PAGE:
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Roman's Toby Ojukwu becoming an ambassador of the game

01/06/2022, 10:45pm EST
By Joseph Santoliquito

Joseph Santoliquito (@JSantoliquito)

Toby Ojukwu is everywhere. At least that’s what his maternal grandmother thinks each time she sees a basketball game on TV, whether it’s college or pro. She’ll pick up the phone and invariably call her daughter, Toby’s mother Gigi, and ask if that’s Toby playing on TV.

Not yet.

But you have a sense it’s coming by the poise in which the 6-foot-1 Roman Catholic sophomore carries himself as the Cahillites’ starting point guard through this early rough patch of the season.


Sophomore guard Toby Ojukwu (above) is the first athlete in his family, with a diplomatic background. (Photo: Joseph Santoliquito/CoBL)

With junior point guard Xzayvier Brown out indefinitely with an ankle injury, Ojukwu has filled in nicely. Another case in point came Thursday night when Roman made easy work out of visiting Cardinal O’Hara, 84-52, in the first game played in Roman’s classic shoebox gym in two years after COVID turned the basketball heirloom into a temporary classroom last year.

Roman’s Hofstra-bound Khalil Farmer led all scorers with 27 points, followed by Cincinnati-bound Daniel Skillings’ 26 and Ojukwu’s 15.

That Ojukwu is beginning to expand shouldn’t be much of a surprise. Call it genetics. His family is originally from Nigeria. His father was born in London, England. His maternal grandmother, the one who sees her grandson everywhere there is a basketball, is the former Nigerian ambassador to Trinidad, while his maternal grandfather was the Nigerian ambassador to Russia, where Gigi was born.  

Toby and his family are originally from New York, and the family moved to South Jersey when he was five. He’s the only basketball player in the family, after falling in love with the game at a young age.

“I definitely have pictures of me really young with the basketball as big as my head,” said Toby, laughing. “I just fell in love with the game.”

Ojukwu says he’s used to his role handling the ball more frequently. He doesn’t hear his parents in the crowd as much as he used to. They usually wait until after the game to praise him, as they did Thursday night.

“It is a great, crazy journey that led Toby here, from me being born in Russia, to his father coming from London. My father was the Nigerian ambassador to Russia when I was born in Moscow,” Gigi said. “Most of Toby’s family is still in Nigeria and England. We’re more of an academic family, but when we put Toby in sports as something to do when he was young, people kept telling us how good he was.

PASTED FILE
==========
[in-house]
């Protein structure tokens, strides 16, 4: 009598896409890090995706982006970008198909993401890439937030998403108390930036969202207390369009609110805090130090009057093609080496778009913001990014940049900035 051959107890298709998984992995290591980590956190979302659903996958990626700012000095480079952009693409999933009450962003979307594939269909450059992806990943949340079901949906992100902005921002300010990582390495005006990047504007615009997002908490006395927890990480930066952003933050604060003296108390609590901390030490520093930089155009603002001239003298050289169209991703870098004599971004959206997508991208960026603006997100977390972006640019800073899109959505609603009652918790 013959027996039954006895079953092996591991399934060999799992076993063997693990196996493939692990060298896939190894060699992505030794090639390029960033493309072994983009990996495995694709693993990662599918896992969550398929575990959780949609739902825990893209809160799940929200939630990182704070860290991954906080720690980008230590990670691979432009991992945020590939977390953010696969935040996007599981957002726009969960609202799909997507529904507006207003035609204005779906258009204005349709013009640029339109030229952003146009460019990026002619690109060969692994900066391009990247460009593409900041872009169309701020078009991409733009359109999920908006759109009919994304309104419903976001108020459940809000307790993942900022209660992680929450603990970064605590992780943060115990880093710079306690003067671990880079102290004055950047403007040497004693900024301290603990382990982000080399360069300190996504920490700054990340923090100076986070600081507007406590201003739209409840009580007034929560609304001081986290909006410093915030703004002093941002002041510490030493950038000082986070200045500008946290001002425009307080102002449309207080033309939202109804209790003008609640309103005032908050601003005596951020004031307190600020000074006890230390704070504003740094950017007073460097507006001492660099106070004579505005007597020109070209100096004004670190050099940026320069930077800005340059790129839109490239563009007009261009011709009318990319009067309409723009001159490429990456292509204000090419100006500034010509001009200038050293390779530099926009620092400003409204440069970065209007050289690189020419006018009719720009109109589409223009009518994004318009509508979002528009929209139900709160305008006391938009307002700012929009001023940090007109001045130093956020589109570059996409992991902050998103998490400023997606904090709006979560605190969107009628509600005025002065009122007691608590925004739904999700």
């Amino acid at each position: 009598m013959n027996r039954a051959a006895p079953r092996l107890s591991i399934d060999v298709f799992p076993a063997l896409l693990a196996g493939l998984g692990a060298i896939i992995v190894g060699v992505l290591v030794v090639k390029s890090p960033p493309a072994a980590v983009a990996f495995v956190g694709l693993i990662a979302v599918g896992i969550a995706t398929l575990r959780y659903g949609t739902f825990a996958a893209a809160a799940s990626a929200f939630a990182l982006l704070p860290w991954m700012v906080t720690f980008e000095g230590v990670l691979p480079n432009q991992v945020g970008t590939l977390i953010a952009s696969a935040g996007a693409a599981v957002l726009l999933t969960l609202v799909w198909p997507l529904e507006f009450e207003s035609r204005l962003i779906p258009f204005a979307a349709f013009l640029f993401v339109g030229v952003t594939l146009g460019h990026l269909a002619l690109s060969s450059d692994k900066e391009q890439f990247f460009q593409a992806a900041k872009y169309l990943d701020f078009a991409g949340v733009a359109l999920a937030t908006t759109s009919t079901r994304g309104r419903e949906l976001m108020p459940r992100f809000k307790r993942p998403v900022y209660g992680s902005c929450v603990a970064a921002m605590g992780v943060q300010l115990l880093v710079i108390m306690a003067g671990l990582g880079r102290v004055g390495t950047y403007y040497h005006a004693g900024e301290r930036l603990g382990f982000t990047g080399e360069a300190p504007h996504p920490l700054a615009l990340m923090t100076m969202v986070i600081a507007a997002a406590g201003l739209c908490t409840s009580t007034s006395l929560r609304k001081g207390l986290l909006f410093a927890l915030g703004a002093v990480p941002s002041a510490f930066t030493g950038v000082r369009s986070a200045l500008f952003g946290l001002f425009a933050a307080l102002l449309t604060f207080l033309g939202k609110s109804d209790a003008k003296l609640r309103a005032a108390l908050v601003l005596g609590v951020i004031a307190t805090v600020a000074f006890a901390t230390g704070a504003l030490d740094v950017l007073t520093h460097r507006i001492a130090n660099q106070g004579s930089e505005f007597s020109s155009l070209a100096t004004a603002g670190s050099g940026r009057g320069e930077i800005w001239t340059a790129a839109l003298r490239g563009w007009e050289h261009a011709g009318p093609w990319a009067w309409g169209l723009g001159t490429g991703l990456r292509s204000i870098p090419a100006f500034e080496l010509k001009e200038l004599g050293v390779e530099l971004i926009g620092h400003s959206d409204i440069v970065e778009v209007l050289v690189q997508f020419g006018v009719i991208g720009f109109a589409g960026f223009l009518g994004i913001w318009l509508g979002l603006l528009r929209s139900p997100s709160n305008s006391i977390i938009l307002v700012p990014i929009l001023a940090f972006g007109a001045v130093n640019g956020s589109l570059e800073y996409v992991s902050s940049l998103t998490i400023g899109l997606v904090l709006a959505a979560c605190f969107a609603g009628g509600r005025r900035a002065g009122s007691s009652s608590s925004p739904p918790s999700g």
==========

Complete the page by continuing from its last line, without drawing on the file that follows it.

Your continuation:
“My mother (Nne) calls me and keeps asking if Toby’s games are on TV. It doesn’t matter, it could be an NBA game or a college game, she thinks it’s Toby playing. His grandmother thinks every game is Toby playing (laughs).”

One thing is certain, Ojukwu is playing the point for Roman—and playing it well.

Roman coach Chris McNesby had no trouble turning over the keys to the offense to Ojukwu.

“Toby is our hardest worker and our leader as a sophomore,” McNesby said. “Toby starts for us as a combo guard, and probably does 60, 70-percent of the ballhandling duties. When ‘X’ comes back, we’ll have a great situation with two guys who can handle the ball.

“You can see Toby one day being a starter for an Ivy League school, because he has that kind of mentality and maturity. Early on, Toby showed a toughness that no one is going to take the ball away from him. For a sophomore, he’s ahead of his years.”

And he has the confidence of his teammates.

“Toby plays with good pace and makes the right decisions,” Skillings said. “I know he’s a sophomore, but he always plays the role as a leader on the team. He does a great job at it. I have a lot of confidence in Toby, and I had a lot of confidence in Toby last year. He’s going to be to handle the shine that’s going to come to him.”

Roman (6-2 overall, 1-0 Catholic League) easily handled O’Hara (4-4, 0-1). The Cahillites were up by 51-23 at halftime and had a running clock by the third quarter.

O’Hara did have a few bright spots, one of which was Izaiah Pasha dropping a team-high 19 points and Hunter Johnson and Josh Coulanges each dropping 13.

As for Ojukwu, his TV time may come.

By Quarter

Cardinal O’Hara:   13 | 10 | 18 | 11 || 52

Roman Catholic:   24 | 27 | 16 | 17 || 84

Scoring

Cardinal O’Hara: Izaiah Pasha 19, Hunter Johnson 13, Josh Coulanges 13, Pearse McGuinn 3, Maasai Harris 2, Amir Speights 2

Roman Catholic: Khalil Farmer 27, Daniel Skillings 26, Toby Ojukwu 15, Quadir Brown 6, William Felder 6, Sebastian Ash 3, Shareef Jackson 1

Joseph Santoliquito is an award-winning sportswriter based in the Philadelphia area who began writing for CoBL in 2021 and is the president of the Boxing Writers Association of America. He can be followed on Twitter here.


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